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United States Court of Appeals, Third Circuit.

Boris SOKHIEV, Petitioner v. ATTORNEY GENERAL OF the UNITED STATES of America, Respondent

No. 17-3489

Decided: June 20, 2018

BEFORE: MCKEE, SHWARTZ, and COWEN, Circuit Judges Bridget Cambria, Esq., Cambria & Kline, Reading, PA, for Petitioner Elizabeth R. Chapman, Esq., Jennifer R. Khouri, Esq., Kristin A. Moresi, Esq., Jeff Sessions, Esq., United States Department of Justice, Office of Immigration Litigation, Washington, DC, for Respondent


Boris Sokhiev petitions for review of the decision by the Board of Immigration Appeals (“BIA”) dismissing his appeal from the decision of the Immigration Judge (“IJ”). The IJ denied his application for asylum, withholding of removal, and protection under the Convention Against Torture (“CAT”). We will dismiss his petition for review in part and deny it in part.


Sokhiev, a Russian citizen, immigrated to the United States as a child several years after his mother was granted asylum. As an adult, he became a lawful permanent resident of the United States. Subsequently, he was convicted in a Pennsylvania court of the manufacture, delivery or possession with intent to manufacture or deliver marijuana in violation of 18 Pa. Cons. Stat. § 780-113(a)(30). The IJ sustained the charge of removability on account of a controlled substance violation pursuant to 8 U.S.C. § 1227(a)(2)(B)(i). Sokhiev sought asylum and withholding of removal based on his race, political opinion, and membership in a particular social group. He also applied for CAT protection.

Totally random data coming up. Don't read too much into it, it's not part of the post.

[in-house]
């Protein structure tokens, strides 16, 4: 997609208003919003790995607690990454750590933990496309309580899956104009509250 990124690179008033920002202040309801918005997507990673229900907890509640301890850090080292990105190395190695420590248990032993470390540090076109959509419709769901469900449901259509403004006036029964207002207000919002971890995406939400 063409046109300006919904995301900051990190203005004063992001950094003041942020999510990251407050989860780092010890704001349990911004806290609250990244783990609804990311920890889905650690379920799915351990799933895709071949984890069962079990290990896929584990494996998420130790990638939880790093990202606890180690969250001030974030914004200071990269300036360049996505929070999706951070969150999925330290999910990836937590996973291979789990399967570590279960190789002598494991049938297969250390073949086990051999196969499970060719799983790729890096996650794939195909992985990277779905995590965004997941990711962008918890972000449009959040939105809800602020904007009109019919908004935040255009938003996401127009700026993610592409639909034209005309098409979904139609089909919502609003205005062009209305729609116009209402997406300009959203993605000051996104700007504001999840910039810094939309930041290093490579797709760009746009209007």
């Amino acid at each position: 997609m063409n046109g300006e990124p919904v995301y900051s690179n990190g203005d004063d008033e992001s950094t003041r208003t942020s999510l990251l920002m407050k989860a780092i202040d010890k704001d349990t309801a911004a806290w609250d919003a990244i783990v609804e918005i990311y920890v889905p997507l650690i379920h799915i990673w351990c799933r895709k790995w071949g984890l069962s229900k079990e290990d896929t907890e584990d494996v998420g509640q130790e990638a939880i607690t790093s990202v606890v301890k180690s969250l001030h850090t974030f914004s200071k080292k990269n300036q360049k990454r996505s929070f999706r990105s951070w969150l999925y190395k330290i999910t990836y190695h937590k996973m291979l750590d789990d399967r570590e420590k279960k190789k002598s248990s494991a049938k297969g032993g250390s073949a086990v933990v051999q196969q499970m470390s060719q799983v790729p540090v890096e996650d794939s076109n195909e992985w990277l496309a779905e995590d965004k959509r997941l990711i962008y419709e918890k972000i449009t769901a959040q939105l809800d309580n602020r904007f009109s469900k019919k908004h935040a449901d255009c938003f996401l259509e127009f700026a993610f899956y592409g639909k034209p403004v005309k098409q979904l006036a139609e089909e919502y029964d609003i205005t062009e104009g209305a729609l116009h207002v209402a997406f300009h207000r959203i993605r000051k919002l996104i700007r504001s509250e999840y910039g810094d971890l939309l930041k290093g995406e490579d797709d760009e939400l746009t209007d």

The IJ denied his application for relief. The IJ found Sokhiev to be credible and that he did subjectively fear future persecution because he is Ossetian, because “the government of Russia would impute to [Sokhiev] a political opinion of being a Chechen sympathizer [similar to his mother’s successful claim of political asylum that she was persecuted as a Chechen sympathizer for helping a Muslim brother-in-law named Sultan]” (AR66), and “because of his membership in a particular social group comprised of the family [of either Uncle Sultan or Sokhiev’s mother]” (AR67). However, Sokhiev admitted that he did not suffer persecution in the past. In turn, the IJ could not find that Sokhiev’s subjective fear of future persecution “is objectively reasonable.” (AR65, AR66, AR67.) The IJ thereby found that he did not meet his burden of establishing by a preponderance of the evidence that he has a well-founded fear of future persecution on account of a protected ground. Because Sokhiev failed to meet the applicable burden of proof for asylum, the IJ concluded that he necessarily did not satisfy the higher burden of proof for a claim of withholding of removal. Finally, the IJ determined that Sokhiev’s fear of torture is purely speculative.